It is known that cellular repair processes are important in the determination of life span. Many of the methods of modestly slowing aging in laboratory species are accompanied by increased rates of cellular housekeeping, the recycling of damaged proteins and cell components. One set of these processes is centered around the proteasome, responsible for breaking down unneeded or damaged proteins, and here researchers demonstrate a correlation between proteasomal activity and species longevity in mammals:
Within the animal kingdom there is extraordinary variation in lifespan. Members of some species only live a few days or weeks, while others live tens, if not hundreds, of years. This large variation in species lifespan found in nature provides a powerful tool for the identification of factors that regulate the rate of aging. There is now a body of evidence to suggest that primary skin-derived fibroblasts can be used to evaluate aspects of cell biology that may differ between long-lived and short-lived species. This approach is not based on any assumption that changes in fibroblast properties would significantly affect organismal lifespan, but rather on the notion that evolutionary changes that produce slow aging might affect multiple cell types, including some that contribute to long-lasting resistance to disease and disability, as well as others, like fibroblasts, that are easy to cultivate and expand under standardized conditions for scores of species in parallel.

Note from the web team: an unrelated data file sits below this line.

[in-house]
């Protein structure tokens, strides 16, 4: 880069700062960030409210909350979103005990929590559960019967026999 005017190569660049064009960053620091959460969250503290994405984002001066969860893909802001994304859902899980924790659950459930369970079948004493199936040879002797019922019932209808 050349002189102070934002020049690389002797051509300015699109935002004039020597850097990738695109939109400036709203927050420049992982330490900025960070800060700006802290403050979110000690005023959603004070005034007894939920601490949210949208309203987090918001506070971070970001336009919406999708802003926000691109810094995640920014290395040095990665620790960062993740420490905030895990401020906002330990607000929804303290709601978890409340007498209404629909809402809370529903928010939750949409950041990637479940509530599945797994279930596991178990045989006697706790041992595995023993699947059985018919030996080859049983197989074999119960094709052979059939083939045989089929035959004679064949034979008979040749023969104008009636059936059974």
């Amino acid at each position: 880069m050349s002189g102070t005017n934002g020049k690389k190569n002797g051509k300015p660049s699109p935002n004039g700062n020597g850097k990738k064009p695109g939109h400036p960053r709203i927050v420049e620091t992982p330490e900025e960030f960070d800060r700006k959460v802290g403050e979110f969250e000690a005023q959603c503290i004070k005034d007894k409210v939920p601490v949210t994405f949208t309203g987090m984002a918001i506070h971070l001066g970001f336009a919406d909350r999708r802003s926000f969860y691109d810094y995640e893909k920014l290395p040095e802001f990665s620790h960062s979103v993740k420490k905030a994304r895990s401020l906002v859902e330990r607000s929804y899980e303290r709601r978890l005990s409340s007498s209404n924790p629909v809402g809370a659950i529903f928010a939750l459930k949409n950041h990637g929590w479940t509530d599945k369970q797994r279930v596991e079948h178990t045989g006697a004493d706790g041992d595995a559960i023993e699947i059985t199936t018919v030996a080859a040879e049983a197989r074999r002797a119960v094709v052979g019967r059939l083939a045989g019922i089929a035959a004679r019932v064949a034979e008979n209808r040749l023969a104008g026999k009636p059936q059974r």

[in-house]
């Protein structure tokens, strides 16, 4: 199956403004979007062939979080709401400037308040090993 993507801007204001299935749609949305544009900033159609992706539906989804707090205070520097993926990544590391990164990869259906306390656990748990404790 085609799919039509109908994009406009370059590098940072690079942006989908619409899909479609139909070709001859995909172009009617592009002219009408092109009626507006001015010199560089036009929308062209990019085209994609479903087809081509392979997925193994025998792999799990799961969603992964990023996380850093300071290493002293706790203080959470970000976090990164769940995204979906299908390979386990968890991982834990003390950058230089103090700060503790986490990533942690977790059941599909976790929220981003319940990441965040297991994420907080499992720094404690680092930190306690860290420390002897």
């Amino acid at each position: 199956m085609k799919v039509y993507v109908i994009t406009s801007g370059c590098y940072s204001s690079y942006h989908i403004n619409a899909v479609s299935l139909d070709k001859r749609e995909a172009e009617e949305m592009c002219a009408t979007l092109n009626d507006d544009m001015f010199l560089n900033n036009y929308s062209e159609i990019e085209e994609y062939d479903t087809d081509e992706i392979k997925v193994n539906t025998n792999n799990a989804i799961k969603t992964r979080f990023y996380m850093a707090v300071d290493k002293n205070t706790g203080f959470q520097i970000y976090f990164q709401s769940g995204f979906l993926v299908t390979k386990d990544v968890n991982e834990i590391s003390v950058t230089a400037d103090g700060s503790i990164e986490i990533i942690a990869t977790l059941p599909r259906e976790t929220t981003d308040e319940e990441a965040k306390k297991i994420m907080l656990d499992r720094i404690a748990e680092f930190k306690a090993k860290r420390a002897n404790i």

Here, we evaluated skin-derived fibroblasts and demonstrate that among primate species, longevity correlated with an elevation in proteasomal activity as well as immunoproteasome expression at both the mRNA and protein levels. Immunoproteasome enhancement occurred with a concurrent increase in other elements involved in MHC class I antigen presentation. Fibroblasts from long-lived primates also appeared more responsive to IFN-γ than cells from short-lived primate species, and this increase in IFN-γ responsiveness correlated with elevated expression of the IFN-γ receptor protein IFNGR2. Elevation of immunoproteasome and proteasome activity was also observed in the livers of long-lived Snell dwarf mice and in mice exposed to drugs that have been shown to extend lifespan, including rapamycin, 17-α-estradiol, and nordihydroguaiaretic acid. This work suggests that augmented immunoproteasome function may contribute to lifespan differences in mice and among primate species.